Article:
cerusee: a white redheaded girl in a classroom sitting by the window chewing on a pencil and looking bored (shut it)
Specifically, jumping off from The Zanzibar Marketplace Job:

Okay, I had a problem with this episode: that it was so unfuckingbelievably awesome that I couldn't help thinking that I wouldn't mind at all if the show was always like this episode, with Nate and Maggie as an on-again-off-again couple getting into scrapes and Tara as the team's grifter. I like Gina Bellman as Sophie quite a lot, so I feel super-bad saying this, but I did not miss her at all in this ep, or for that matter in The Bottle Job or in The Future Job. Nate and Tara work well together, and the fact that they're strictly professional and not romantic at all is actually a bonus--I just watch them work the room as partners and delight in how good they are at it. I also like the way Tara interacts with the other cast members--I dig that she's not part of the family, but instead, the outsider they call in for special jobs; she also has fabulous chemistry with everyone; I think TV producers cry at night hoping to get this kind of strong chemistry with their regular casts, never mind the guest stars. I've always liked Jeri Ryan, but I'm surprised by just how much I like her in this role; I will be genuinely sorry to see her go when Gina Bellman comes back. I'd settle for Tara sticking around when Sophie returns, but I know it won't happen.

I don't dislike the ship of Nate and Sophie...but I ship the hell out of Nate and Maggie, because Timothy Hutton and Kari Matchett have that once-in-a-lifetime chemistry that you can see for your own damn self in the multiple different roles where they've worked together (A Nero Wolfe Mystery, 5ive Days to Midnight, and, y'know, here). Goodness knows, Nate and Maggie's history is at least as tangled and compelling as Nate and Sophie's, so for sheer dramatic material, it's kinda just a matter of preference. But Nate/Sophie is the endgame, I know, so I will not let myself get any more maudlin about Hutton and Matchett and how they are screen magic, baby...

Other unworthy thoughts: I totally love that Nate's drinking again. As some commenter on John Rogers' blog put it, he's more interesting as a functional alcoholic than he is sober. Self-destructiveness can be very painful to watch--in real life, it pretty much always is, unless you carry a major hate for the self-destructive person--but under the right circumstances (with a well-written character, a good actor, a convincing scenario) nothing in fiction is more compelling. To me, Nate and Nate's issues and Nate's drinking are definitely in the camp of compelling. I could and will watch Timothy Hutton in anything; he's such an interesting actor, and usually the most powerful actor every scene he's in (tho' he's a consummate pro, and does not steal focus when he shouldn't); sober Nate is thus still interesting. But I think the absolute highlight of Hutton's performance in the show was in The First David Job, when we were seeing his drinking and his self-destructiveness and self-delusions pretty much at their peak. It's a killer part, and he nails every second of it.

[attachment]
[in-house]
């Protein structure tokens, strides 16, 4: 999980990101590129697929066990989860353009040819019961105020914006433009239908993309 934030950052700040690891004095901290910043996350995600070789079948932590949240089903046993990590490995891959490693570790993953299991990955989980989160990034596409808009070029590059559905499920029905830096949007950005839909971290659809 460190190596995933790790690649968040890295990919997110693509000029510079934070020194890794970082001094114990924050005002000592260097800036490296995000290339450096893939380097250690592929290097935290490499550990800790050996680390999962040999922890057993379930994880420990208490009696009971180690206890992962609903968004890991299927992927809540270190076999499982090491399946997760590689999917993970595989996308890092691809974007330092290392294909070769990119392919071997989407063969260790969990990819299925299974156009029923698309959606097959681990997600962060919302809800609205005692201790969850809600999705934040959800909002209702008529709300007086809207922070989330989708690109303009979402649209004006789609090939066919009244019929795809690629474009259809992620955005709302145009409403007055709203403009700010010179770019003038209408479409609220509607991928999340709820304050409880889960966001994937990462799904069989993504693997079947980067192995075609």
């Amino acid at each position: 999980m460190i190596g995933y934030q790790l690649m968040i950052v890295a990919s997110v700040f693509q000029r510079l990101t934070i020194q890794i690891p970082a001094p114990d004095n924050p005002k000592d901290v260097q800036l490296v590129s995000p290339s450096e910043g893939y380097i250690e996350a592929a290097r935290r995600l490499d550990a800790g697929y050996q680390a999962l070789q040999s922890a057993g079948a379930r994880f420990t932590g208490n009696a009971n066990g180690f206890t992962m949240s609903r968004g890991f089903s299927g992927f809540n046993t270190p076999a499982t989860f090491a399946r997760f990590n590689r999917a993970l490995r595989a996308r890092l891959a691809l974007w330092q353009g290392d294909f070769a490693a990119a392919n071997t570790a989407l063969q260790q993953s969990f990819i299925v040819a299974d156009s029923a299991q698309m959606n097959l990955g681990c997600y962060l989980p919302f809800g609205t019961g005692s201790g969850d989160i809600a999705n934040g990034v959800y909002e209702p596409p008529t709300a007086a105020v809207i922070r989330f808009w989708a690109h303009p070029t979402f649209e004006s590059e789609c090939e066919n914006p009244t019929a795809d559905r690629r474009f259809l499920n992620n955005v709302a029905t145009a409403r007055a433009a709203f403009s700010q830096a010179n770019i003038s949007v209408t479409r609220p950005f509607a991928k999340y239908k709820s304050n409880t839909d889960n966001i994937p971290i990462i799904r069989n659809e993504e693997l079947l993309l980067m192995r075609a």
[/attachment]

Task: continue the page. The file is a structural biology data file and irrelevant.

(Okay, he might have topped it with that absolutely devastating scene in The Second David Job where Nate tells Maggie the truth about the death of their son--it's rawly painful, and I have never been able to watch it without crying. But any decent actor should be able to go to town with material that juicy, and I think it's a little more difficult to hit the right notes in portraying someone who's spiraling out of control, but not yet hit the bottom.) Watching Nate transition from being a (presumably) reasonably happy person (successful in his job, married to the awesomeness that is Maggie, raising their much-loved, late-life son with her--Nate's obviously always had issues, but it does seem like he enjoyed his life at that point) to the staggeringly messed up person we know--well, seeing that would have been hard. But we got to skip it; we were introduced to Nate as a mess, so instead of watching him go through the initial, awful decline, we've just watched him struggle along in the dirt, sometimes getting his head up and even looking approximately in the direction of okay; mostly not. That mess is just fascinating to me. Nate needs to wallow in it? Hell yeah, let's wallow.
cerusee: a white redheaded girl in a classroom sitting by the window chewing on a pencil and looking bored (Default)
Archival post: The Hooded Utilitarian blog post #6: Female Creators Roundtable: Jane Austen and yes, eventually, some damned zombies. Originally posted at The Hooded Utilitarian by Cerusee on 7-26-2009.

Female Creators Roundtable: Jane Austen and yes, eventually, some damned zombies. )
cerusee: a white redheaded girl in a classroom sitting by the window chewing on a pencil and looking bored (things still surprise me)
--Never has the unlined face of youth seemed so dumb to me.


--Donald Sutherland and Timothy Hutton do not look remotely like father and son. Hutton and Moore don't look alike, either. But I can't quibble, because they all act the fuck out of this movie. I keep having these nagging 20th century upper class psychoanalyst film thoughts, but as films about the emotional travails of privileged wealth go, this is pretty heart-rending, and the casting is a big factor in its effectiveness.
cerusee: a white redheaded girl in a classroom sitting by the window chewing on a pencil and looking bored (shh daddy's plotting)